Hacking Mandarin

· 5 min read

I have begun taking my Mandarin study more seriously since my arrival to Taiwan. My first milestone will be to reach a point where I have enough of a foundation upon which to build my vocabulary and grammar by conversing and consuming media — a much more engaging method of learning.

Spaced repetition algorithms have been shown to be optimal for memorization. Excited to learn, I found an Anki deck with the top 3000 most frequently used traditional characters.

I thought, “okay, I’ll just study this deck go from there. I earned a bachelor of memorization about a decade ago — I’ll have this down before I’m out of quarantine.” I couldn’t have been more wrong.

By my fourth day of study, this idea began to fall apart. I wasn’t just memorizing one-to-one — a character is displayed and I needed to match it to some definitions, the romanized transcription of the sound (pinyin), and pronounce it correctly. New cards were being introduced faster than I could keep up. There were already a few duplicate sounds within the first 50 most frequent characters. Nailing down all three became insurmountable.

I revisited my priorities: listening, speaking, and reading. In that order. I’m okay with being limited to digital writing. I often hear that mastering tones has the greatest impact to fluency. There are only 1612 syllables and being able to hear and speak them clearly is imperative. There exist websites that list all possible sounds with audio samples. If I can tune my ear to hear the difference and make the sounds myself, I believe I could reach my goal of reaching a more engaging learning style.

I found a few pinyin charts and settled on one with the highest quality audio samples. I clicked to listen to less than ten sounds before thinking, “this is too cumbersome.” I want to grind.

So I did what any self-respecting person would do. I cracked open Firefox Developer Tools and switched to the Network tab. Ah! Just as I had hoped, each sound in its own file and conveniently named with the pinyin.

I switched over to the Inspector tab to see if the filenames are embedded in the HTML or some JavaScript. Beauty! They are embedded within the HTML. I can work with this. I copy the inner HTML of the chart to a file on my machine. If I could tease out the filenames from the markup then I could download and process them in a way that is optimal for my self education.

I reached for sed because the regular expression for matching a relative filename was simple enough — [a-z0-9]+\.mp3 — but then I realized I wanted the opposite. I wanted to replace everything but the match. I’d still like to know how to do that in one pass but I have some Mandarin to learn so instead I preceded the filename with the newline character and cleaned up the remnants to get a list of filenames, one per line.

$ sed 's/\([a-z0-9]\+\.mp3\)/\n\1/g' pinyin.html | \
    sed 's/mp3.*$/mp3/g' > files.txt

There was one line of junk remaining at the top of my imperfect solution so I went ahead and manually remove it. Now, these are relative filenames. If I’m going to download them, I need fully qualified URLs.

$ sed 's/^/https:\/\/example\.com\/sounds\//g' files.txt > urls.txt

Great! They look good — let’s download them all.

$ xargs -n 1 curl -O < urls.txt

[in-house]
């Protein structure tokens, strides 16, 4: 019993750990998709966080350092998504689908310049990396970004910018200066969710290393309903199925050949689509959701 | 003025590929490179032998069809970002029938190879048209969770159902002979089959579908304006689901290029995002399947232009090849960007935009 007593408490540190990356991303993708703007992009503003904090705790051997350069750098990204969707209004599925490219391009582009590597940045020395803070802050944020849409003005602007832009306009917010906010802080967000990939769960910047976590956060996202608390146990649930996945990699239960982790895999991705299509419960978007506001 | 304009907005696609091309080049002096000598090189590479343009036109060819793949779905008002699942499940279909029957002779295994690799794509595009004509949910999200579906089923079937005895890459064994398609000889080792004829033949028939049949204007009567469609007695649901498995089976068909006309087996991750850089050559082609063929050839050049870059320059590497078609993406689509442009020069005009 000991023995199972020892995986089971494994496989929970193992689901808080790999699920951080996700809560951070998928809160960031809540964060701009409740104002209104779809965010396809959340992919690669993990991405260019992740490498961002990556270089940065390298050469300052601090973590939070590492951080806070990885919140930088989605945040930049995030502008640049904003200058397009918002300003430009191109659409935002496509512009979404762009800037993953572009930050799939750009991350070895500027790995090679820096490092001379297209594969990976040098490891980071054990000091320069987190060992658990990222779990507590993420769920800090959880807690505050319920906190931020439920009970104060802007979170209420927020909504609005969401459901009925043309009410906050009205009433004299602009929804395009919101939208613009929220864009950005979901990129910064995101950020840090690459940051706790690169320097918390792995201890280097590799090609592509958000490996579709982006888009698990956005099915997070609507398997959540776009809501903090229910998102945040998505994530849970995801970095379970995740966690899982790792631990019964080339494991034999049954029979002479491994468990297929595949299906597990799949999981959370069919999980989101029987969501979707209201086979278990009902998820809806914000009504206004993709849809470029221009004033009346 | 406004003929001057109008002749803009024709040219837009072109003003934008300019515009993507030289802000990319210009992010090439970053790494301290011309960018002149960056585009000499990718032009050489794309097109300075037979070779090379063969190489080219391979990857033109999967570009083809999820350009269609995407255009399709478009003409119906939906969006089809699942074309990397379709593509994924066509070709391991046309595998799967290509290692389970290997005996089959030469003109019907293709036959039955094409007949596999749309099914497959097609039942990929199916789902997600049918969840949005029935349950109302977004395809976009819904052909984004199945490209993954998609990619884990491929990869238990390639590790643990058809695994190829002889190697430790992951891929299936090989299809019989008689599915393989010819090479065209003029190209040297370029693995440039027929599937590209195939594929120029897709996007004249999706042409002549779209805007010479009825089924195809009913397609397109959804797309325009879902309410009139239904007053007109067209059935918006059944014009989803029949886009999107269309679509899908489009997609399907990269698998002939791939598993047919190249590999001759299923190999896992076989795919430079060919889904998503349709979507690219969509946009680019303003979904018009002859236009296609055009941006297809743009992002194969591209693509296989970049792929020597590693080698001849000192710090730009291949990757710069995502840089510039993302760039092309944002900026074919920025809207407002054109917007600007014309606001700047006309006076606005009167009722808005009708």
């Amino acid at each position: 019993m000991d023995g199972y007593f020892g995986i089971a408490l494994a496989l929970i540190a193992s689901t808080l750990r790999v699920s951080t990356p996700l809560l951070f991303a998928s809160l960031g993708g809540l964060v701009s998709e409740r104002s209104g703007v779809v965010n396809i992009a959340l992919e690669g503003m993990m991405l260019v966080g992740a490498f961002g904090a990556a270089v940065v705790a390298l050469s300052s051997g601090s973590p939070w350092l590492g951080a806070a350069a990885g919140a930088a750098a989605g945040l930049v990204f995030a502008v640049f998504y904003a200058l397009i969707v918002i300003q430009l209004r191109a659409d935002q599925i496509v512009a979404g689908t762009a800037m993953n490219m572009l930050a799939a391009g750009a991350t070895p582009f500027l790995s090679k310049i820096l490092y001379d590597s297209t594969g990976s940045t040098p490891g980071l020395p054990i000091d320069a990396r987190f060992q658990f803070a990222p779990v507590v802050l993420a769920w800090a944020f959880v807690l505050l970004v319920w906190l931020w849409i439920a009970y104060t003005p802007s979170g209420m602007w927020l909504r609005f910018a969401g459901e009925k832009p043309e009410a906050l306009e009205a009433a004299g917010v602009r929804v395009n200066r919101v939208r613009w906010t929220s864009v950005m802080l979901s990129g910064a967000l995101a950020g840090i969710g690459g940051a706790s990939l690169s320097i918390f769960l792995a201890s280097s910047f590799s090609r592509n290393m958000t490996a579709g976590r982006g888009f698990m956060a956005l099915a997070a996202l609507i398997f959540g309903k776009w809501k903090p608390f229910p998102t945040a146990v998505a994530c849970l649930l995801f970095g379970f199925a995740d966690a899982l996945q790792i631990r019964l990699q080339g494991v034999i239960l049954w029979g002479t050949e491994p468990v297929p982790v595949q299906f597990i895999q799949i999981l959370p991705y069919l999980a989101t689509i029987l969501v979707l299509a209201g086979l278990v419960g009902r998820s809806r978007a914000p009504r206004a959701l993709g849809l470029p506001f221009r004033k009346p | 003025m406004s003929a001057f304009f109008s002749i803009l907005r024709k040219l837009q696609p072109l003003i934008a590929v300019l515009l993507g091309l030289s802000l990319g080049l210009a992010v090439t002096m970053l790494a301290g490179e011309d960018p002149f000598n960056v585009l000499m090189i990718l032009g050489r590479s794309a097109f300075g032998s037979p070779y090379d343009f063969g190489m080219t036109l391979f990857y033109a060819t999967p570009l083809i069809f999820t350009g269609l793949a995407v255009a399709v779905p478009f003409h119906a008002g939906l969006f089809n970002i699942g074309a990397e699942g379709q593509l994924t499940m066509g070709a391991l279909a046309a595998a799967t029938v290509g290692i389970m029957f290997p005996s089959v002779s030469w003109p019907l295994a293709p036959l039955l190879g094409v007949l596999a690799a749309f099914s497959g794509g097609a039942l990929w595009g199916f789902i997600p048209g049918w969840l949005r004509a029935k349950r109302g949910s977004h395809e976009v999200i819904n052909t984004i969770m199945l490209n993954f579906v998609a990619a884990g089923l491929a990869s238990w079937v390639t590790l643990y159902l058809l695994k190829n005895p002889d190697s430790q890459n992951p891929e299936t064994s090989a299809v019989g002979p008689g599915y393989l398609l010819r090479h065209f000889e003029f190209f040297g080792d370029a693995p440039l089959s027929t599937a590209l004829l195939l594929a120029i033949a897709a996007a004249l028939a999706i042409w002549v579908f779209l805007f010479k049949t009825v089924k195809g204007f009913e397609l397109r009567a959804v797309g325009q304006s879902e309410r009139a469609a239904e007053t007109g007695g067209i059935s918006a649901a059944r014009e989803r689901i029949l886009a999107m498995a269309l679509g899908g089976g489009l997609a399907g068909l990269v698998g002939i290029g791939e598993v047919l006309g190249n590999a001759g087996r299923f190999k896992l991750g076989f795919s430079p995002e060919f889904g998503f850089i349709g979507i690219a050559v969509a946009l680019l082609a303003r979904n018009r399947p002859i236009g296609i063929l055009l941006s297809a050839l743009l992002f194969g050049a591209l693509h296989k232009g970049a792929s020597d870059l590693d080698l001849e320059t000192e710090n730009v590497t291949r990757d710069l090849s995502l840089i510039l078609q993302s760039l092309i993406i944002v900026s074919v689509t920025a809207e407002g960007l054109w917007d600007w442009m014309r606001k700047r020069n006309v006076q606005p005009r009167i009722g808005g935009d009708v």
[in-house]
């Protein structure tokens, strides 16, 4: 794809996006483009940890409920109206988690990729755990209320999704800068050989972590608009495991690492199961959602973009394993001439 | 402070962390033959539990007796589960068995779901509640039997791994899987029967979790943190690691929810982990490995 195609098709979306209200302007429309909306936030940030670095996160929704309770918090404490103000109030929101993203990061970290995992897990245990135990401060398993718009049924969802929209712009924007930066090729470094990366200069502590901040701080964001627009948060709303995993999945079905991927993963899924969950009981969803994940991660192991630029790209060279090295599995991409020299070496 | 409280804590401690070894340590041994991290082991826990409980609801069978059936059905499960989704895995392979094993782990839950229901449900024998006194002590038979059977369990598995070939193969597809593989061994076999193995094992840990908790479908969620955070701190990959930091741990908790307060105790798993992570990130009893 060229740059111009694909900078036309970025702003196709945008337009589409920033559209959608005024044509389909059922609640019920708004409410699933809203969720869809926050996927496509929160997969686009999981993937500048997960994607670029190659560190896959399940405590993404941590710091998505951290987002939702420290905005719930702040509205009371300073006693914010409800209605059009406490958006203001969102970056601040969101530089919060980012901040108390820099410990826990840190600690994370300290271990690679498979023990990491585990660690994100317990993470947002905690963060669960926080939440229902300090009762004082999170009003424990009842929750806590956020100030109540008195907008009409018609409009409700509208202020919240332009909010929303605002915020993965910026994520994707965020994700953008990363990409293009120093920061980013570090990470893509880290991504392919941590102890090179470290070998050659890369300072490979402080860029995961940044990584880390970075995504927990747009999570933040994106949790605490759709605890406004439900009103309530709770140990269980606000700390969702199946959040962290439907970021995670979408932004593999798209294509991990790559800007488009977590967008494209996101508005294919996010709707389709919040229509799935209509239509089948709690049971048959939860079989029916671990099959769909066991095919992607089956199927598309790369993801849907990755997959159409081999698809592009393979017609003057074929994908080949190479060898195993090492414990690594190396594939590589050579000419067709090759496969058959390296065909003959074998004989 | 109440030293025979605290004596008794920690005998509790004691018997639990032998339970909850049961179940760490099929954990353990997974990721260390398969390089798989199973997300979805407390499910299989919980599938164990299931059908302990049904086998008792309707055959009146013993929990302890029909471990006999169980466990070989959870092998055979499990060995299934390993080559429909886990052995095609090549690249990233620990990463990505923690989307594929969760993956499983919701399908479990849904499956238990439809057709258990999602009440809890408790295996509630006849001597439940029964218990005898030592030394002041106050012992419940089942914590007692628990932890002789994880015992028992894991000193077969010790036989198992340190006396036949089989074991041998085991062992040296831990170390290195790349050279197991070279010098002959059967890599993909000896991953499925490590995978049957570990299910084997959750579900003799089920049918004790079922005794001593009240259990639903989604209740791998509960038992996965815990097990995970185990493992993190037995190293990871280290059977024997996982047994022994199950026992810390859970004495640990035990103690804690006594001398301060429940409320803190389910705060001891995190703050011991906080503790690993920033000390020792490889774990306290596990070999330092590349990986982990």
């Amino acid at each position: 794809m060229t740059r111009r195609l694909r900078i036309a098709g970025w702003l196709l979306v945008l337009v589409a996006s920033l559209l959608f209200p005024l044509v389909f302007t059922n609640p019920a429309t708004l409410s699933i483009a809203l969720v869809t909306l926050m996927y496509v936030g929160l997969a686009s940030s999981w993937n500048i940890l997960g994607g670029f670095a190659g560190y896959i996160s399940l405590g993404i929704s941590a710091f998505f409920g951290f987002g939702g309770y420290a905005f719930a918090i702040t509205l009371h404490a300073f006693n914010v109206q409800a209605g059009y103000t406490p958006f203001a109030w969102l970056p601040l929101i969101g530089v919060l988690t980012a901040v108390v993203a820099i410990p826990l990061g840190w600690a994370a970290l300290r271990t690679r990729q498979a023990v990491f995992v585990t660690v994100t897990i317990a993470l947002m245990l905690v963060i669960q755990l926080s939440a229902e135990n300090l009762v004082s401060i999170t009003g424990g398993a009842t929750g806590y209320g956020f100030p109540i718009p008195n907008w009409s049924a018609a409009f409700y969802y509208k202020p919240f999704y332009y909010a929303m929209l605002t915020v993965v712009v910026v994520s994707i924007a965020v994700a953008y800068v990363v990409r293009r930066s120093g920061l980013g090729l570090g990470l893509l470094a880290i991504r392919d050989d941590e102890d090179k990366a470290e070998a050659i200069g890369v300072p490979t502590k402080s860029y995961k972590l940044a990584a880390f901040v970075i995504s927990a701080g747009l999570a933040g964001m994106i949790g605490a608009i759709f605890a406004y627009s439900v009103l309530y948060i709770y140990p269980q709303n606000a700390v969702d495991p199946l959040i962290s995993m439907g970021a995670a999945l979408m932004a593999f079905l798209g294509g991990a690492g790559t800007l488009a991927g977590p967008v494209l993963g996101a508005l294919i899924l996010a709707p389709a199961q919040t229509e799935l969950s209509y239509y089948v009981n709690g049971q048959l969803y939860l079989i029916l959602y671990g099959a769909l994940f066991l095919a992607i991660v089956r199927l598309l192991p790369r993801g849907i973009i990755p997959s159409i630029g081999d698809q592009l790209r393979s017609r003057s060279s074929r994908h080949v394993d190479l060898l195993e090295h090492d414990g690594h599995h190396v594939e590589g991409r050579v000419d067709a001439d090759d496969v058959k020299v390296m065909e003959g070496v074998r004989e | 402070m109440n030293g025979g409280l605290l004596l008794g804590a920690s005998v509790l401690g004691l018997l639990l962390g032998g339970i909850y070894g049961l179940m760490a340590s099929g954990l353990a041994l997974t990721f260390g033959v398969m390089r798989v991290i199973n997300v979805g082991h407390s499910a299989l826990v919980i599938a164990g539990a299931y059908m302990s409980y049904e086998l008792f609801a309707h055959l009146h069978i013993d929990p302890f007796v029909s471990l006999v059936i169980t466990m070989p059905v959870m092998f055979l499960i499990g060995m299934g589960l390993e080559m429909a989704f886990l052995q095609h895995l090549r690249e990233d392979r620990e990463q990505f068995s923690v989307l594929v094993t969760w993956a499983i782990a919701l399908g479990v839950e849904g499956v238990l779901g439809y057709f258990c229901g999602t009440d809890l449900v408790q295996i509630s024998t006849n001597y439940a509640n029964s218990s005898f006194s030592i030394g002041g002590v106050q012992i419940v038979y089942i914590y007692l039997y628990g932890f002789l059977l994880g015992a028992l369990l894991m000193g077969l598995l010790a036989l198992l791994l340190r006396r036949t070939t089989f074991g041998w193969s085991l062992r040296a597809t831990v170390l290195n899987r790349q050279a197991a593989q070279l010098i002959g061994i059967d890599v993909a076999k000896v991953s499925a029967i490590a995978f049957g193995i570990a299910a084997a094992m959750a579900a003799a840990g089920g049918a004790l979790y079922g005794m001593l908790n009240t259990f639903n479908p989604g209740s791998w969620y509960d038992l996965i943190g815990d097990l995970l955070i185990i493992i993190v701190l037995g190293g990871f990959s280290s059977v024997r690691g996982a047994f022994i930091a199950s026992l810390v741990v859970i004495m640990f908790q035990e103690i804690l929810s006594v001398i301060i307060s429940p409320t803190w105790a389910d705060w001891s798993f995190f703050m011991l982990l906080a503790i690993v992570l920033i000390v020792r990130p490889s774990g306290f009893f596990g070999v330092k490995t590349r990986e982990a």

My goal was to train my ears and mouth. I wanted Mandarin bootcamp! I played through the directory of sounds and realized that I needed a one second gap between each, giving me enough time to repeat what I heard.

I learned that ffmpeg can concatenate audio files by operating on a list that looks similar to the files.txt I created earlier. I used my text editor to sort and wrap them with a gap.mp3 inserted between each.

$ cat ffmpeg.txt
file 'a1.mp3'
file 'gap.mp3'
file 'a2.mp3'
file 'gap.mp3'

I created an audio file with one second of silence and stitched it all together.

$ ffmpeg -f lavfi -i anullsrc=channel_layout=5.1:sample_rate=44100 -t 1 gap.mp3
$ ffmpeg -f concat -i ffmpeg.txt -c copy pinyin.mp3

I completed my first run through in just under an hour. These are shapes and sounds I don’t usually make. My mouth was sore — not pain, but the feeling of knowing you gave it your all when you finish a tough workout. I noticed immediate improvement. I was previously struggling with the second tone but after 1612 tries, I was bound to improve. This approach also helped bring awareness to other areas I need to focus on.

I wasn’t fully satisfied with the audio. The original clips range from approximately 0.8 seconds to 1.3 seconds in duration and my audio player was outputting errors on varying sample rates. Let’s fix this up.

$ for f in *.mp3; do ffmpeg -i $f -ar 44100 -af apad=pad_dur=1 -t 1 out/$f; done
$ mv out/* .
$ rm -rf out
$ ffmpeg -f concat -i ffmpeg.txt -c copy pinyin.mp3

Consistent sample durations allow me to get into a rhythmic meditation. I follow along with a script on my $PATH named pinyin that outputs the pinyin of all sounds in the order they are played back. I extended the script to support playing individual sounds.

#!/usr/bin/env sh


if [ $# -eq 0 ]; then
  basename --multiple "$dir/sounds/"* | sed 's/\.mp3//' | less
  exit 0

if [ $# -eq 1 -a "$1" = 'play' ]; then
  mpv --no-video "$dir/pinyin.mp3"
  exit 0

for arg in "$@"; do
  if [ ! -f "$file" ]; then
    echo "$file not found" >&2
    exit 1
  mpv --no-terminal --no-video "$file"

I think adding a video track with the pinyin in a large font would help but I’m satisfied with this solution for now.